Impetigo

Impetigo

Lee este articuloImpi-what? Impetigo (say: im-pih-TIE-go) is a strange-sounding word that may be new to you. It's an infection of the skin caused by bacteria. Impetigo is commonly found on the face, often around the nose and mouth, but it can show up anywhere the skin has been broken.

If you have a cut or scrape or if you scratch your skin because of a bug bite, eczema, or poison ivy, germs may find a way to get inside. Once inside, the bacteria cause small blisters to develop on the skin. These blisters burst and ooze fluid that crusts over, a condition called impetigo.

Kids seem to get it more than adults do, but impetigo can affect anyone.

What Causes Impetigo?

We all have bacteria living on our skin and in our nose, but most of the time they don't cause any trouble. Two types of bacteria can cause impetigo: group A streptococcus (say strep-toe-KAH-kus) and Staphylococcus aureus (say: stah-fih-lo-KAH-kus OR-ee-us). It doesn't matter which bacteria cause someone's impetigo — the treatment is almost the same.

impetigo illustration

How Do I Know if I Have It?

Impetigo usually starts as small blisters that burst and ooze fluid that crusts over. The crust is yellow-brown, or honey-colored, making impetigo look different from other scabs.

The other kind of impetigo affects babies and younger kids more than older kids. In this type, the blisters are larger and take longer to burst. The fluid in these blisters may start out clear and then turn cloudy.

What Will the Doctor Do?

If you and your parents think you have impetigo, you should see a doctor. A doctor usually can tell if you have impetigo by examining your skin. If you have mild impetigo, your doctor probably will prescribe an antibiotic ointment, which gets put right on your skin. An antibiotic is a type of medicine that attacks bacteria.

If the impetigo has spread to a few places or if the antibiotic ointment is not working, you may need to take an antibiotic pill or liquid for about 10 days. Remember: It's important to finish ALL of the medicine even if the spots clear up quickly.

What Can I Do?

Impetigo might itch, but try not to scratch or touch the sores. Touching them can spread the sores to other parts of your body or to someone else. If you do touch the area, be sure to wash your hands right away.

Your mom or dad can help you apply the ointment or take the medicine your doctor prescribed. Your parent also can help you gently wash the infected areas with mild soap and water, using a piece of clean gauze.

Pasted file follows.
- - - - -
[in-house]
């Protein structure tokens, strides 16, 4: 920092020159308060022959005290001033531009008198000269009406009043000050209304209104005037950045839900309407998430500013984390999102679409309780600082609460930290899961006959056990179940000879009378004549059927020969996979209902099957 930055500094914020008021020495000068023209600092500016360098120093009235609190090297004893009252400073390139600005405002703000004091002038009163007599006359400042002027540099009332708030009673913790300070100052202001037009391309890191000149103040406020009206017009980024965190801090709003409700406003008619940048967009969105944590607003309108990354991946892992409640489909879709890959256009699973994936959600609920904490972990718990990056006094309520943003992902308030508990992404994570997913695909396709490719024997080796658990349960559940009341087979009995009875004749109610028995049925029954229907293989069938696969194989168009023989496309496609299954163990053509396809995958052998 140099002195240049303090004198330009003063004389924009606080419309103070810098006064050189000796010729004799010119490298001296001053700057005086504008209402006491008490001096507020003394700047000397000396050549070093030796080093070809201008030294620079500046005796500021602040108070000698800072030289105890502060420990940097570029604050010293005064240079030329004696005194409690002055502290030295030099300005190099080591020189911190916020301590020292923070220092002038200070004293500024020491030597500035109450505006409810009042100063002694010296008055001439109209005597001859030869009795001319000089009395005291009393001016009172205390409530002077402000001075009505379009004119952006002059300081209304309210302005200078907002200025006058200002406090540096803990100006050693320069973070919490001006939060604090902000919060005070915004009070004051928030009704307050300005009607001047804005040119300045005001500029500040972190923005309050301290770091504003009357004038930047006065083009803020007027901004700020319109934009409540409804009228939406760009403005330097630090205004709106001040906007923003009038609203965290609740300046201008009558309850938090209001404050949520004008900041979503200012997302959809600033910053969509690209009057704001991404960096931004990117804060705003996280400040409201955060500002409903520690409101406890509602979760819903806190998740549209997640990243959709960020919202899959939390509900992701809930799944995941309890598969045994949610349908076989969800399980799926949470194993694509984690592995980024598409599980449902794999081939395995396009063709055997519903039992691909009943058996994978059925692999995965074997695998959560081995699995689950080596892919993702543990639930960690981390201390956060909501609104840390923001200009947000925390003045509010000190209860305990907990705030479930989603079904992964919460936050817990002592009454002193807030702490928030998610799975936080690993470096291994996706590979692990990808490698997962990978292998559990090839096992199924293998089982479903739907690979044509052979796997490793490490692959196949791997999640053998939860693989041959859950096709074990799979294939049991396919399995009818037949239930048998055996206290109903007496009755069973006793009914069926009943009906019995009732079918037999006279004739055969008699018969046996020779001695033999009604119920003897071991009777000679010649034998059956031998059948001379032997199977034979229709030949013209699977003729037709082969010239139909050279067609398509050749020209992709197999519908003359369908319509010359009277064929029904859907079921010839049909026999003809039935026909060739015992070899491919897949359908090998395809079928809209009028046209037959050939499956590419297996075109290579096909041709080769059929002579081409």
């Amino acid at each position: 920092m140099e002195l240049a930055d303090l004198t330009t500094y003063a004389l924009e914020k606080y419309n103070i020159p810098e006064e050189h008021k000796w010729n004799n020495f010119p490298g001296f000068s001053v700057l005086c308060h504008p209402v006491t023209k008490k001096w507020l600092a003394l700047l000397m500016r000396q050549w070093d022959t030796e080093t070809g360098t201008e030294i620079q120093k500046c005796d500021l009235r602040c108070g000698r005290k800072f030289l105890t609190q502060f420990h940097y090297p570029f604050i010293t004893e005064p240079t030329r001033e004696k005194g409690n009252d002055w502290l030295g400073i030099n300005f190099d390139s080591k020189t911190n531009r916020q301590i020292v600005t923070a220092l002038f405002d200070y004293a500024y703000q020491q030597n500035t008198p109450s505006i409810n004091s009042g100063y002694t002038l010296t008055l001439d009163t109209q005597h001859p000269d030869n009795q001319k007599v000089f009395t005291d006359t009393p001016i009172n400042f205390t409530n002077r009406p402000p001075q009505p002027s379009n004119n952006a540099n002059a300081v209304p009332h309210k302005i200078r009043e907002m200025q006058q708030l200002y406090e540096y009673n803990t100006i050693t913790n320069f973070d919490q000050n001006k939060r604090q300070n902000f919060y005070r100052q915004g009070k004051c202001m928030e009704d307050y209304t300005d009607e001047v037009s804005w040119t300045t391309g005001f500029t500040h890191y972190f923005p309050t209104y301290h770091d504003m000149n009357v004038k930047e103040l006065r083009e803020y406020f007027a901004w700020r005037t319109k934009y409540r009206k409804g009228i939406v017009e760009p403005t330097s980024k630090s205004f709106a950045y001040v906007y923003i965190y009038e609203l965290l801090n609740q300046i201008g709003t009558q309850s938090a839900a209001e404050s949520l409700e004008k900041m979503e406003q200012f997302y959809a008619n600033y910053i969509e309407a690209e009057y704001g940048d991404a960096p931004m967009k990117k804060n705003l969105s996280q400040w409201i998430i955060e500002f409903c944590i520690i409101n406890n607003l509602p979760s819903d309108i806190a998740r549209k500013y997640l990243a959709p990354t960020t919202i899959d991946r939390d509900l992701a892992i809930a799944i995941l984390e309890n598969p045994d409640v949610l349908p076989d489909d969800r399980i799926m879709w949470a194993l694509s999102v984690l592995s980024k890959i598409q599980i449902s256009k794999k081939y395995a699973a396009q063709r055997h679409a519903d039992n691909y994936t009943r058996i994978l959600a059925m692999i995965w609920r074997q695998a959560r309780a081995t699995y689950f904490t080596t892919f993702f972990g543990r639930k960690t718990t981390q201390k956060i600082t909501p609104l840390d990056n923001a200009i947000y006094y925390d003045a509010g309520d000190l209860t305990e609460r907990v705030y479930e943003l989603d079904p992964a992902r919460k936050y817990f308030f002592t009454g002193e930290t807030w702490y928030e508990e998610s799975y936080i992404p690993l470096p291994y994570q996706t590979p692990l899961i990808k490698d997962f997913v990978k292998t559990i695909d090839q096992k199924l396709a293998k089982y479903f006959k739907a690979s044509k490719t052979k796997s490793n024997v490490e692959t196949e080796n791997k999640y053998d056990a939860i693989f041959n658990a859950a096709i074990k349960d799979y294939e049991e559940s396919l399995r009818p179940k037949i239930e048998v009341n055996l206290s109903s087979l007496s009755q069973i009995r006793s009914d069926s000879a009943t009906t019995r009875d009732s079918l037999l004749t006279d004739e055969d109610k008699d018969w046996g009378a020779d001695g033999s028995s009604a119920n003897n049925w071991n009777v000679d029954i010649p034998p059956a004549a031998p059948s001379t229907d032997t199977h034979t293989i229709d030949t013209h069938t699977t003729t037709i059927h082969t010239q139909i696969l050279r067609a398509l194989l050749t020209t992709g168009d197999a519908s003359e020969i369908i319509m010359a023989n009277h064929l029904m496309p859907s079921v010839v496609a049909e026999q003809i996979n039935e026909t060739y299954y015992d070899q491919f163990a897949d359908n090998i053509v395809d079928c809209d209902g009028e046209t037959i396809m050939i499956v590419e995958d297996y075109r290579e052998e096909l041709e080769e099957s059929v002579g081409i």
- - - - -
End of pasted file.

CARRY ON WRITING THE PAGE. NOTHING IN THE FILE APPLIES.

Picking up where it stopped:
If a sore is very crusted, you can soak it in warm, soapy water to loosen the crust. You don't have to get it all off, but it's good to keep it clean. Your parent also might help you cover the sores with gauze and tape or a loose plastic bandage.

Impetigo is contagious, which means that you could spread it to other people. That's why people with impetigo should keep the sores covered when they go to school or other public places. After you take the medicine for least 24 hours, the impetigo isn't contagious anymore. After 3 days, the sores should begin to heal.

Your mom or dad should call the doctor if you develop a fever or if you don't get better after taking the medicine for a few days. Your parent should call the doctor right away if skin around the impetigo sore becomes red, warm, swollen, or painful if you touch it.

How to Prevent Impetigo

If someone in your family or a friend has impetigo, don't touch that person's skin. Also steer clear of his or her clothes, towels, sheets, and pillows. The bacteria that cause impetigo can live on all these things. Your parent should wash these items in very hot water.

And here are some good habits that can help you avoid getting impetigo in the first place:

  • Take a bath or shower regularly.
  • Use soap to keep your skin clean.
  • Watch out for skin that's scraped or irritated, like a mosquito bite. Keep those areas clean and covered and don't scratch.
  • Wash your hands regularly with soap.
  • Keep your nails short and clean.

Impi-what? Now you know — it's impetigo!

Reviewed by: Rupal Christine Gupta, MD
Date reviewed: June 2014

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Note: All information is for educational purposes only. For specific medical advice, diagnoses, and treatment, consult your doctor.
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